When Alzheimer’s disease progresses gradually, as it did with Carol Bucca’s father, Joseph Raby, a spouse will often quietly step in, guiding, taking on additional household tasks. As a result, family and friends may underestimate how far the disease has progressed.
Once her parents moved to Florida in 1985, Bucca, executive director of information technology at Educational Testing Service and recipient of this year’s Circle of Honor Spirit Award from the New Jersey chapter of the Alzheimer’s Association, no longer saw them as regularly as she had when they lived in Palisades Park, New Jersey, her hometown. Some years later, when her mother was suffering from congestive heart failure, either Bucca, her sister in New Jersey, or her brother in Ohio would go down to Florida each month to visit.
During these visits her father, who had been diagnosed with Alzheimer’s in his early 70s, was still driving to the store to do errands for her mother. “She sent him out with shopping lists, and he would come home with some of the stuff,” Bucca says. “He wasn’t doing a lot of reading and was not doing checks.”
But her mother’s support had shielded Bucca and her siblings somewhat from the effects of Alzheimer’s. “She was managing him, and it wasn’t completely obvious to us,” she says.
Her father in fact had still been driving until the weekend of her mother’s sudden death in February 1998, at age 72. Soon after the doctor took away driving privileges from her then 76-year-old father, Bucca says, he started becoming much more confused, which is common. “That happens with Alzheimer’s,” she says. “If you have some sort of event, whether a physical or emotional event, it can accelerate it.”
Her mother’s caregiver had been coming in during the day, but after her death the family had to extend the care to giving him meals and helping him with bathing. About a month after her mother died, the caregiver found him wedged between the toilet and shower because he had fallen during the night, and the family signed on for 24-hour care.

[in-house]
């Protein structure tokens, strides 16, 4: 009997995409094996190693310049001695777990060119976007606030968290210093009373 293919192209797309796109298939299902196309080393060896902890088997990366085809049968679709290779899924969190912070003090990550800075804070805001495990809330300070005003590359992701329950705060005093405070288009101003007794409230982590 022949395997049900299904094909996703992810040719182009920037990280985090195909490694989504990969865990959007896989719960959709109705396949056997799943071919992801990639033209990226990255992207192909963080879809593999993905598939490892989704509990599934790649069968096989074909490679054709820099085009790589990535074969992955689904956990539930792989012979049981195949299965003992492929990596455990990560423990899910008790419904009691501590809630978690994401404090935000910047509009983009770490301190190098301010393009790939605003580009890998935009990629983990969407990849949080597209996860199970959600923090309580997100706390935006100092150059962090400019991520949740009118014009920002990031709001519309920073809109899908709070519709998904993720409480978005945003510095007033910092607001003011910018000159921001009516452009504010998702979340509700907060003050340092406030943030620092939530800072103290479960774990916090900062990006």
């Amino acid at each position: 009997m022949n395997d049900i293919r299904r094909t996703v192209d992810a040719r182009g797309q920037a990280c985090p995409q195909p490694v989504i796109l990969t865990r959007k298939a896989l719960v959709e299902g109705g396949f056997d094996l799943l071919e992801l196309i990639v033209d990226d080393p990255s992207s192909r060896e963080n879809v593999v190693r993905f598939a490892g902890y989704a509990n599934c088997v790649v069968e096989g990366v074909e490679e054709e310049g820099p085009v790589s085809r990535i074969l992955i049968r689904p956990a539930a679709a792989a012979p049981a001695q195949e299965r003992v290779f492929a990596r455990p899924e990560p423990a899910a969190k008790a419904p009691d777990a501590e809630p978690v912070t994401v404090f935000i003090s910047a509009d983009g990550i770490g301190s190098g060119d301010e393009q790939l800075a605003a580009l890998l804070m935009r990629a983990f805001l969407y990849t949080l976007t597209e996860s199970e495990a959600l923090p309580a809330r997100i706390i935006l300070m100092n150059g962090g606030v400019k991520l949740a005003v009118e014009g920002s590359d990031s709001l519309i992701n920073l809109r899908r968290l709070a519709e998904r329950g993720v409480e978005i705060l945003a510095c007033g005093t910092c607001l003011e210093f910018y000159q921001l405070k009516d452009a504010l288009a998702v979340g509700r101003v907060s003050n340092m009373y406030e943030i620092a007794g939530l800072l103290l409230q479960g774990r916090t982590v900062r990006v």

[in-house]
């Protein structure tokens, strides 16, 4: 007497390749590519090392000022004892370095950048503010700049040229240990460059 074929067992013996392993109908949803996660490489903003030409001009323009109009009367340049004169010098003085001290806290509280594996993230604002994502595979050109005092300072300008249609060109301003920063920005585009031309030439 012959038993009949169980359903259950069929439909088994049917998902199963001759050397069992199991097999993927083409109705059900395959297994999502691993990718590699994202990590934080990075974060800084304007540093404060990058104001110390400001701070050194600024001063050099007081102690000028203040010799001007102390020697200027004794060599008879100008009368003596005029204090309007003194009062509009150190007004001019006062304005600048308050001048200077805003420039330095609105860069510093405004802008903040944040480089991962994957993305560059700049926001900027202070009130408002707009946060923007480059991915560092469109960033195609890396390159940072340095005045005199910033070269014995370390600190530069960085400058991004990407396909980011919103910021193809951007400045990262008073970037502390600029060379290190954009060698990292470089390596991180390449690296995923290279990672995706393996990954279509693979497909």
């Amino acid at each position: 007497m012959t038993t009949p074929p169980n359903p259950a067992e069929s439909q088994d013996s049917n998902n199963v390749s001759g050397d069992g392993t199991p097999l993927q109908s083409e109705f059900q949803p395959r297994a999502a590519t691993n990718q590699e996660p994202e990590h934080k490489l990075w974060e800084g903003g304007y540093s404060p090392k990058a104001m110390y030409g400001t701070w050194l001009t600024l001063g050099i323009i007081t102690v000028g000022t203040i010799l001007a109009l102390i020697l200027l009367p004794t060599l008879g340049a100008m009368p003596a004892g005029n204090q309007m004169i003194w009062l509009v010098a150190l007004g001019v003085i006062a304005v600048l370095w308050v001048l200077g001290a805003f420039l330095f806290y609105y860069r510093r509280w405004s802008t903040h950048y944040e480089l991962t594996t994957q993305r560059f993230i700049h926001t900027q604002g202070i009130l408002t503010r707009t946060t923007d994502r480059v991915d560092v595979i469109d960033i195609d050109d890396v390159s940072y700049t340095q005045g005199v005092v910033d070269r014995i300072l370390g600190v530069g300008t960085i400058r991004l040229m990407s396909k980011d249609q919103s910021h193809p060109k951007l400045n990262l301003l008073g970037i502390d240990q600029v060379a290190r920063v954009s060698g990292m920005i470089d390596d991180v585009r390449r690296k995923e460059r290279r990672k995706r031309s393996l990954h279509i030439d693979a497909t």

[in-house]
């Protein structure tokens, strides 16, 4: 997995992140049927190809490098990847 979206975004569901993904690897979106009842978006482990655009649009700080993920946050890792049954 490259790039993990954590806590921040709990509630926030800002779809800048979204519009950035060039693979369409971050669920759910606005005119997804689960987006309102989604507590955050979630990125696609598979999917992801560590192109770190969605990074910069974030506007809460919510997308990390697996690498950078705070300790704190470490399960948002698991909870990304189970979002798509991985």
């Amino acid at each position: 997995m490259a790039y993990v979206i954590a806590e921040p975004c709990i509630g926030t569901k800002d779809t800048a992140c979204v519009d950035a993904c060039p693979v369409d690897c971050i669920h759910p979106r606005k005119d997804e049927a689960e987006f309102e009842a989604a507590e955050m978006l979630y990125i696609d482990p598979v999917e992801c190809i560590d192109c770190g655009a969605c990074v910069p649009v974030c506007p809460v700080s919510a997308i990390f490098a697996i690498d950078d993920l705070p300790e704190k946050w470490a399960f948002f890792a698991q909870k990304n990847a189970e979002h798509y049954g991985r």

“My sister and I were single parents and working at the time, so we couldn’t take care of him,” says Bucca. Although her father did not immediately need a nursing home, it was clear that soon he would, and they were able to secure a place for him at Greenwood House in Ewing. He was admitted to the general unit in September, 1998.
The disease progressed quickly, Bucca says, and after several years he was transferred to the Alzheimer’s unit, where the ankle bracelets that all residents wear causes the door to lock if a patient approaches it and the staff to patient ratio is four to one.
For Bucca, the possibility of Alzheimer’s is always in the back of her mind. “My grandmother had dementia, my father had Alzheimer’s. I’m scared to death that it will hit me or someone in my family. I want to be proactive in pushing the cause forward,” she says.
The Alzheimer’s Association provides a checklist that can help differentiate between symptoms of the disease and ordinary moments of forgetfulness (see page 35). Bucca offers examples of when the possibility of getting Alzheimer’s jumps into her consciousness: “When you go into the basement to get something and by the time you get down there you’ve forgotten what you went to get, or when you ask the same question again or tell your kids something again because you forgot you already asked.”
As far as any genetic predisposition, however, Bucca says that it may be genetic in some cases, and a study is now ongoing to ascertain this, but it is not genetic in all cases. It also may be affected by diet and exercise. However, early onset Alzheimer’s seems to be more common today. “I was shocked to learn that people in their late 30s or early 40s were stricken with it,” she writes.
Bucca has been volunteering with the Alzheimer’s Association since 2005, when she heard about the annual Walk to End Alzheimer’s. That year, marching with her sister and her son, she raised $4,000. She is now chairperson of the planning committee for the Central Regional Walk to End Alzheimer’s and also captain of the ETS company team, which she created in 2006. Since 2007 her team has been the top fundraiser in the region, raising over $304,000 in the October, 2015 walk.
Bucca explains why her focus is on fundraising. “So many people are dealing with it [Alzheimer’s], so getting the funds and raising awareness to have the government fund research is really important,” she says. The Alzheimer’s Association, she continues, is very instrumental in driving the research agenda, both by advocating for government funding and funding its own research.
Bucca was excited to learn that the recently approved federal government spending bill included a $350 million increase in funding for Alzheimer’s research. According to the Alzheimer’s Association, the funding means that “we will have succeeded together in doubling Alzheimer’s research over the past several years to a level of nearly $1 billion per year.”